Anglican Snapshot

Stephanie Buckland CEO at Amana Living
The Reverend Peter Laurence OAM | CEO | Anglican Schools Commission

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Do you know how many children are educated in Anglican schools across Australia? Actually it’s about 155,000 students. That means it’s four in one hundred Australian children, or four per cent. In Years 11 and 12, the figure grows to five per cent, whilst unsurprisingly at the primary school level it is approximately three per cent. It’s interesting to consider the growth in Anglican schooling over the past 50 years. It’s staggering. Take a look at the approximate percentage of students Australia wide who went to Anglican schools over the past five decades: 1970 1%, 1980 1.25%, 1990 2%, 2000 3%, 2010 3.5% and today 4%.

The trend is a clear one. Over time, more and more families have chosen our faith-based schools for their daughters and sons. We have been blessed by generous government funding (both federal and state) which has enabled many new low-fee schools to be started by the Anglican Schools Commission. It has also enabled long-established schools to expand their facilities to accommodate greater enrolment demand. One of the discernible changes over the decades has been the growth in primary school enrolments. Until the 1970s, few children receive their primary education in an Anglican school. I was one who did, but I’m in the minority. The vast majority of pre-teens went to the local government primary school.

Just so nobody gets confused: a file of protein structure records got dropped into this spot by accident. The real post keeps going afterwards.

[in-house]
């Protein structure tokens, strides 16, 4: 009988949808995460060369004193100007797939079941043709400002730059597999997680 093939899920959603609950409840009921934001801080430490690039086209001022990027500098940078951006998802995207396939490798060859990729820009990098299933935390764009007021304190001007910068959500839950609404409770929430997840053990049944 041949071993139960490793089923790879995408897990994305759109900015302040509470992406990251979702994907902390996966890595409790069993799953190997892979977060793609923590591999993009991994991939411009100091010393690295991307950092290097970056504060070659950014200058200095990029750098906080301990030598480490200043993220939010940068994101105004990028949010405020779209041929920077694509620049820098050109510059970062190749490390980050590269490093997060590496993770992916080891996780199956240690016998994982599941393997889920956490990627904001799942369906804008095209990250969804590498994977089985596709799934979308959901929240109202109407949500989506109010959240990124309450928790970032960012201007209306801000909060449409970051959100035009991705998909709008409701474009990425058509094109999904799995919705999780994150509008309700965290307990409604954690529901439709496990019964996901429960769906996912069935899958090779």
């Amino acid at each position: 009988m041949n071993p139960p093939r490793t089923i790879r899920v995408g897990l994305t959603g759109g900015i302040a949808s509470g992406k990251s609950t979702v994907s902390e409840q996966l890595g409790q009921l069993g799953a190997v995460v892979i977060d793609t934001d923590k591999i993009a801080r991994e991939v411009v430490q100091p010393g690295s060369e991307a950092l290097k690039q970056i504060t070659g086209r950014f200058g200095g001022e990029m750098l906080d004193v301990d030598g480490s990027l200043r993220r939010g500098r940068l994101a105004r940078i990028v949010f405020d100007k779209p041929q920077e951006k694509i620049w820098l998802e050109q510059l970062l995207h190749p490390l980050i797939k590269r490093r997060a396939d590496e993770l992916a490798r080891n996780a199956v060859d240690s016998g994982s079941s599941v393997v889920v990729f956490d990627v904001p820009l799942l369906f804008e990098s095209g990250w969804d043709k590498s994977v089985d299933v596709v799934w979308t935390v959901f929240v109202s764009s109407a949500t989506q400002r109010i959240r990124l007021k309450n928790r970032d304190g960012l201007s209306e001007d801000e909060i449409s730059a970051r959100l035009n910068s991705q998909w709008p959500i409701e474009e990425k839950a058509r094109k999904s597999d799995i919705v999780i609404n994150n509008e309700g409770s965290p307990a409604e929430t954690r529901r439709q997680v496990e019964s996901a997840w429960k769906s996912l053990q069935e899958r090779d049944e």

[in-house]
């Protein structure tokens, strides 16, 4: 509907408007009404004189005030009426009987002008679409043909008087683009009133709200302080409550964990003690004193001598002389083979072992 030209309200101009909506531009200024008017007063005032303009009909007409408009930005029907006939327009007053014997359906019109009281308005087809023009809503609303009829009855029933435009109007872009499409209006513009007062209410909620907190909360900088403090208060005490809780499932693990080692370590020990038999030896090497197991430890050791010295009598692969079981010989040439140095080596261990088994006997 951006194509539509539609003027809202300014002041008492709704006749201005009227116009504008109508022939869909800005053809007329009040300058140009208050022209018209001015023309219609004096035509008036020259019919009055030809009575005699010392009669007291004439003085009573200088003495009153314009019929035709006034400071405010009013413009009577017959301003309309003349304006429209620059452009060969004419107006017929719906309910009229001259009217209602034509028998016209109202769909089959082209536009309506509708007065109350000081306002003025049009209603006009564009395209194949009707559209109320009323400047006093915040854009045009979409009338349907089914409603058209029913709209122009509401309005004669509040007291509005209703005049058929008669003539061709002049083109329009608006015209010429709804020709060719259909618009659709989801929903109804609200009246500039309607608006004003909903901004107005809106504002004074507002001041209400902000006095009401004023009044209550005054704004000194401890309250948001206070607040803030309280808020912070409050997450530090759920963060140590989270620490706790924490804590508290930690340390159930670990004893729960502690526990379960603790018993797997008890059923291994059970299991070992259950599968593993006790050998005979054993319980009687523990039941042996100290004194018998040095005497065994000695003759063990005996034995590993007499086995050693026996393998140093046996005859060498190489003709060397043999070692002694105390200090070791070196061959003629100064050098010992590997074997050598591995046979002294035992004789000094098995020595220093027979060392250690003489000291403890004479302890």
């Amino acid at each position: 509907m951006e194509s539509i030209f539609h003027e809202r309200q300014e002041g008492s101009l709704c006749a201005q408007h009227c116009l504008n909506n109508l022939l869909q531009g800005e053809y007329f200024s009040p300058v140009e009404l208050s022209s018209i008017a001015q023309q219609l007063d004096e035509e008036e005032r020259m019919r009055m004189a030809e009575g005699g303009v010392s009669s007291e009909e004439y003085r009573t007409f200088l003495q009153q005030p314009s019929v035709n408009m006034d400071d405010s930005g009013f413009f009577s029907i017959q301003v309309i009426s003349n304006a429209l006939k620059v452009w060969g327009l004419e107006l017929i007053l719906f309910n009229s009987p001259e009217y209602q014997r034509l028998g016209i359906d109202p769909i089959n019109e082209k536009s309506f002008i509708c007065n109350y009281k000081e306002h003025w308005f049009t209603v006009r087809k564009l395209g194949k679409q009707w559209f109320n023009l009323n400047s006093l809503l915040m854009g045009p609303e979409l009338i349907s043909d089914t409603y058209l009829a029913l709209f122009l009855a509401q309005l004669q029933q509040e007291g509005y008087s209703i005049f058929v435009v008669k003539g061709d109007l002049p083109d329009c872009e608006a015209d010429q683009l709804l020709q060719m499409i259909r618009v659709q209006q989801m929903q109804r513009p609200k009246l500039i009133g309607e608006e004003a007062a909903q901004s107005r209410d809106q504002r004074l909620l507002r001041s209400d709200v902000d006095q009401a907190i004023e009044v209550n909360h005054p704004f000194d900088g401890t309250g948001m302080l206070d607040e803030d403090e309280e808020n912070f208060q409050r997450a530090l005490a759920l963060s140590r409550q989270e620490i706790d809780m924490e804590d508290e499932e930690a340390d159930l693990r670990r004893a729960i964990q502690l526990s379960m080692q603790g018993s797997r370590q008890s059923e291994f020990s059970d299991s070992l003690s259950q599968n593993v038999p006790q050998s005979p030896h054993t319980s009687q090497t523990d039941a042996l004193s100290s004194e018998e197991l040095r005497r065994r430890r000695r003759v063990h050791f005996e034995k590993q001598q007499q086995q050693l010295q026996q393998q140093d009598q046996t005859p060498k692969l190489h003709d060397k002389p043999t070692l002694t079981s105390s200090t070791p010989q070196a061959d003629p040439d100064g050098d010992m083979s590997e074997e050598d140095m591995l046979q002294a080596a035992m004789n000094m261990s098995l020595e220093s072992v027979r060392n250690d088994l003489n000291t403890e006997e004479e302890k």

Today, about 50 per cent of Year 7 students in an Anglican school were educated in their primary section. Of course, this is not so for all schools, but it averages out across the nation.
From a missional perspective, this provides our schools with opportunities which were simply not there when I was a boy. With half of our secondary students entering in the Kindergarten or Pre-primary years, our schools are blessed with 12 to 14 years of a young person’s life, indeed after the zero to four year old period, we have them for the most formative years of their life. Today our schools spend much time and energy on ensuring that all aspects of the school’s life, curriculum, pastoral care, worship, service, co-curriculum and more are connected. More than ever, our principals talk of ‘one school’, K-12. Teachers work collaboratively, not only across classrooms but also year levels and sections. The curriculum demands it, no more so than in our Religious Studies curriculum, published by the Anglican Schools Commission. It’s written so that a child entering in Kindy or Pre-primary gets a comprehensive, sequential education in matters of the soul. Statistics aren’t for everyone. But they do tell a story. The story they tell ‘us Anglicans’ is a story of our schools being increasingly important missional opportunities. We ignore the implications of these statistics at our collective peril.

Article published in October 2018 Messenger magazine